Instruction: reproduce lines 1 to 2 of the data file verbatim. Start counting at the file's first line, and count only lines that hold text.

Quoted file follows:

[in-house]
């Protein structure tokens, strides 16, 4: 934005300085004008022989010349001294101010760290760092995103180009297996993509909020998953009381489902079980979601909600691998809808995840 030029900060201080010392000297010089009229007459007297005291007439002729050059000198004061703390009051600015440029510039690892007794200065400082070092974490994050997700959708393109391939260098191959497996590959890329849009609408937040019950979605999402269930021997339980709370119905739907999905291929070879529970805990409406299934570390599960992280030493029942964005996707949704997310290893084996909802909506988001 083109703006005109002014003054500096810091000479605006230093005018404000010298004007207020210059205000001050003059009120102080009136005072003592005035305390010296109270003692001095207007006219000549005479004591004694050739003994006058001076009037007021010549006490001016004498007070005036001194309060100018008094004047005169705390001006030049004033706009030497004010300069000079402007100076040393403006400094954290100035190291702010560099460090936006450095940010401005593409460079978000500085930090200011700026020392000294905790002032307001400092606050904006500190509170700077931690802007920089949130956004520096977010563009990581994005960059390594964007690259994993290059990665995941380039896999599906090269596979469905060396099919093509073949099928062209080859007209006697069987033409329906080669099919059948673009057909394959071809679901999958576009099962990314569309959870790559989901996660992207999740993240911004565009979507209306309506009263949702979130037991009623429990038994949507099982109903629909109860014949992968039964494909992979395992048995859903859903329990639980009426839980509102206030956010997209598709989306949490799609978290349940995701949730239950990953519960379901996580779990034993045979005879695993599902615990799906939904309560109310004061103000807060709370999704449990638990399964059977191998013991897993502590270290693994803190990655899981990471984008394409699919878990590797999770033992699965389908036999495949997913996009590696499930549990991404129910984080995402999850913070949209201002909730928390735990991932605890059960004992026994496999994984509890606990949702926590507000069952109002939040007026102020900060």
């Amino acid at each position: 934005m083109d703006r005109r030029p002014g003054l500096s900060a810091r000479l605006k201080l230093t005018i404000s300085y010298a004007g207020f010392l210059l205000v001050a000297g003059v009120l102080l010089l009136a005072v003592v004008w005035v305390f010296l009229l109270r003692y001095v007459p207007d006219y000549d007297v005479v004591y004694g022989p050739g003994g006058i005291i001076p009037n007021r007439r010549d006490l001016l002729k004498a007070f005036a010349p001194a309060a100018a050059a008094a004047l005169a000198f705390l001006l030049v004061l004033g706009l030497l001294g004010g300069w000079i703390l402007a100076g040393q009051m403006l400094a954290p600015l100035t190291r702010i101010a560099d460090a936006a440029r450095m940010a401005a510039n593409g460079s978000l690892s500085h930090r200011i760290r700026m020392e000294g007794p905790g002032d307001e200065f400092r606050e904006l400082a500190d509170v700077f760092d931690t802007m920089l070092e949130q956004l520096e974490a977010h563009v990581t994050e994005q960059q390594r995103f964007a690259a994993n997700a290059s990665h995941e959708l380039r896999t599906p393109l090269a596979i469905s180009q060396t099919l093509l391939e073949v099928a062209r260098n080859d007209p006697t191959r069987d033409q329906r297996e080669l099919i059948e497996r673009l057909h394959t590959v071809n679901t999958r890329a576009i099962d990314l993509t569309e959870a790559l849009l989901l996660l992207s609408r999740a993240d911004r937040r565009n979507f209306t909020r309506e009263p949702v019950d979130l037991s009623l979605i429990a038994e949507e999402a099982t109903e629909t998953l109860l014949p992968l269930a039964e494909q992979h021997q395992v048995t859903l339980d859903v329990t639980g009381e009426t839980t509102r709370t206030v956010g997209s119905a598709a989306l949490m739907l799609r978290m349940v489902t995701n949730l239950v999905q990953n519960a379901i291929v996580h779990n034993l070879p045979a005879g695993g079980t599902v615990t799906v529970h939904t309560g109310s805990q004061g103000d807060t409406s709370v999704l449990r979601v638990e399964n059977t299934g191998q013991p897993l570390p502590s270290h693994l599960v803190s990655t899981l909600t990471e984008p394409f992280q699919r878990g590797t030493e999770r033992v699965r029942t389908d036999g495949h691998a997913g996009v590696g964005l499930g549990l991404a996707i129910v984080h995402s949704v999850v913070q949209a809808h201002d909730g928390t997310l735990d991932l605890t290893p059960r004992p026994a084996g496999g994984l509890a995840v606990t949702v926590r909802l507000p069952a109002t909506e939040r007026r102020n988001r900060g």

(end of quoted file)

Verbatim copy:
[in-house]
């Protein structure tokens, strides 16, 4: 934005300085004008022989010349001294101010760290760092995103180009297996993509909020998953009381489902079980979601909600691998809808995840 030029900060201080010392000297010089009229007459007297005291007439002729050059000198004061703390009051600015440029510039690892007794200065400082070092974490994050997700959708393109391939260098191959497996590959890329849009609408937040019950979605999402269930021997339980709370119905739907999905291929070879529970805990409406299934570390599960992280030493029942964005996707949704997310290893084996909802909506988001 083109703006005109002014003054500096810091000479605006230093005018404000010298004007207020210059205000001050003059009120102080009136005072003592005035305390010296109270003692001095207007006219000549005479004591004694050739003994006058001076009037007021010549006490001016004498007070005036001194309060100018008094004047005169705390001006030049004033706009030497004010300069000079402007100076040393403006400094954290100035190291702010560099460090936006450095940010401005593409460079978000500085930090200011700026020392000294905790002032307001400092606050904006500190509170700077931690802007920089949130956004520096977010563009990581994005960059390594964007690259994993290059990665995941380039896999599906090269596979469905060396099919093509073949099928062209080859007209006697069987033409329906080669099919059948673009057909394959071809679901999958576009099962990314569309959870790559989901996660992207999740993240911004565009979507209306309506009263949702979130037991009623429990038994949507099982109903629909109860014949992968039964494909992979395992048995859903859903329990639980009426839980509102206030956010997209598709989306949490799609978290349940995701949730239950990953519960379901996580779990034993045979005879695993599902615990799906939904309560109310004061103000807060709370999704449990638990399964059977191998013991897993502590270290693994803190990655899981990471984008394409699919878990590797999770033992699965389908036999495949997913996009590696499930549990991404129910984080995402999850913070949209201002909730928390735990991932605890059960004992026994496999994984509890606990949702926590507000069952109002939040007026102020900060």